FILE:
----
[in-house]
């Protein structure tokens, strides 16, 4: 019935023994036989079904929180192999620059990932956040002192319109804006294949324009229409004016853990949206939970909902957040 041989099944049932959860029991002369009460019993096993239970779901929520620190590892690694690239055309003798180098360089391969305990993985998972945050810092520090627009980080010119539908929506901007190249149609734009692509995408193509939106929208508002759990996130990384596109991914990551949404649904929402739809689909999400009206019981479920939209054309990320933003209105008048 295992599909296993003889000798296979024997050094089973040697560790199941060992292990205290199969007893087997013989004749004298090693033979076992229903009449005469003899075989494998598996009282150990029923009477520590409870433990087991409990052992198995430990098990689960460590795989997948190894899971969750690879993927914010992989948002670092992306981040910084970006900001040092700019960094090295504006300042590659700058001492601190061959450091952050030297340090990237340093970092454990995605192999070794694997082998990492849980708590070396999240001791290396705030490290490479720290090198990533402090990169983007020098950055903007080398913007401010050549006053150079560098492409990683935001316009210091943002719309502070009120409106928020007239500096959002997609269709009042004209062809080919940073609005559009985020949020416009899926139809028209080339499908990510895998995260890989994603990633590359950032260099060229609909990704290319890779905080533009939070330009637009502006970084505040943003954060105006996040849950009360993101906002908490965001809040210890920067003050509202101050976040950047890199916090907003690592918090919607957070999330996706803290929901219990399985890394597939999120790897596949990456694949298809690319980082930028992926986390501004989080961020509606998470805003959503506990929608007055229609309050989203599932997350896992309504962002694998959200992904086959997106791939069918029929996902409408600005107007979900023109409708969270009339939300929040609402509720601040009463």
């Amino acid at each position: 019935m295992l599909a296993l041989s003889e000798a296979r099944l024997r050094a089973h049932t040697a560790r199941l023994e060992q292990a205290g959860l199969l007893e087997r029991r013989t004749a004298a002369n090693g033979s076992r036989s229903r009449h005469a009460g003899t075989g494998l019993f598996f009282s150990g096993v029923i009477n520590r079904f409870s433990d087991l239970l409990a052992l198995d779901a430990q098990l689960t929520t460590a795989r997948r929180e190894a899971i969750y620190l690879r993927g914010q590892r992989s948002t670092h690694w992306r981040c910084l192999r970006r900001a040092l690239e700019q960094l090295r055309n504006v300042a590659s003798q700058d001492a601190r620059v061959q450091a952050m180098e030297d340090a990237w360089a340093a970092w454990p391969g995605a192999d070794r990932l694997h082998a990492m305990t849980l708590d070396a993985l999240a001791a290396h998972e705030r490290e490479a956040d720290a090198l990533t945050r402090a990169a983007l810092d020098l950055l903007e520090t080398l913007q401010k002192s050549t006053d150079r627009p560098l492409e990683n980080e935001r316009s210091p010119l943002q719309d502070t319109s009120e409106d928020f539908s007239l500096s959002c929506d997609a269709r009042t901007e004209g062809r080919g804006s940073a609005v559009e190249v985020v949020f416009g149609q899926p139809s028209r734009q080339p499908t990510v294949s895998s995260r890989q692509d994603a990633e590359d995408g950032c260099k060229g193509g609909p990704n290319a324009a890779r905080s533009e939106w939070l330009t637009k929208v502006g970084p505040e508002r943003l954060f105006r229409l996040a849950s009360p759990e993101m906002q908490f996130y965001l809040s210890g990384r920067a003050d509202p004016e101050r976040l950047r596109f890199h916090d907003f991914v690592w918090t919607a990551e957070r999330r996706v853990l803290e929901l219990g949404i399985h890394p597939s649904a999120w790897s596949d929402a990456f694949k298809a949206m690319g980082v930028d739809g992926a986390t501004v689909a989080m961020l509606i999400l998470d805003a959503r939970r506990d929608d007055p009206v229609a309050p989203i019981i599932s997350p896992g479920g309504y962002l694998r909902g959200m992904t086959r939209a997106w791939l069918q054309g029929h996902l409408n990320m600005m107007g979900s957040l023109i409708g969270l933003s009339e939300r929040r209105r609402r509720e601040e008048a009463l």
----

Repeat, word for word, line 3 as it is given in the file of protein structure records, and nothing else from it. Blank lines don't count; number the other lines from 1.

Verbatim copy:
């Amino acid at each position: 019935m295992l599909a296993l041989s003889e000798a296979r099944l024997r050094a089973h049932t040697a560790r199941l023994e060992q292990a205290g959860l199969l007893e087997r029991r013989t004749a004298a002369n090693g033979s076992r036989s229903r009449h005469a009460g003899t075989g494998l019993f598996f009282s150990g096993v029923i009477n520590r079904f409870s433990d087991l239970l409990a052992l198995d779901a430990q098990l689960t929520t460590a795989r997948r929180e190894a899971i969750y620190l690879r993927g914010q590892r992989s948002t670092h690694w992306r981040c910084l192999r970006r900001a040092l690239e700019q960094l090295r055309n504006v300042a590659s003798q700058d001492a601190r620059v061959q450091a952050m180098e030297d340090a990237w360089a340093a970092w454990p391969g995605a192999d070794r990932l694997h082998a990492m305990t849980l708590d070396a993985l999240a001791a290396h998972e705030r490290e490479a956040d720290a090198l990533t945050r402090a990169a983007l810092d020098l950055l903007e520090t080398l913007q401010k002192s050549t006053d150079r627009p560098l492409e990683n980080e935001r316009s210091p010119l943002q719309d502070t319109s009120e409106d928020f539908s007239l500096s959002c929506d997609a269709r009042t901007e004209g062809r080919g804006s940073a609005v559009e190249v985020v949020f416009g149609q899926p139809s028209r734009q080339p499908t990510v294949s895998s995260r890989q692509d994603a990633e590359d995408g950032c260099k060229g193509g609909p990704n290319a324009a890779r905080s533009e939106w939070l330009t637009k929208v502006g970084p505040e508002r943003l954060f105006r229409l996040a849950s009360p759990e993101m906002q908490f996130y965001l809040s210890g990384r920067a003050d509202p004016e101050r976040l950047r596109f890199h916090d907003f991914v690592w918090t919607a990551e957070r999330r996706v853990l803290e929901l219990g949404i399985h890394p597939s649904a999120w790897s596949d929402a990456f694949k298809a949206m690319g980082v930028d739809g992926a986390t501004v689909a989080m961020l509606i999400l998470d805003a959503r939970r506990d929608d007055p009206v229609a309050p989203i019981i599932s997350p896992g479920g309504y962002l694998r909902g959200m992904t086959r939209a997106w791939l069918q054309g029929h996902l409408n990320m600005m107007g979900s957040l023109i409708g969270l933003s009339e939300r929040r209105r609402r509720e601040e008048a009463l």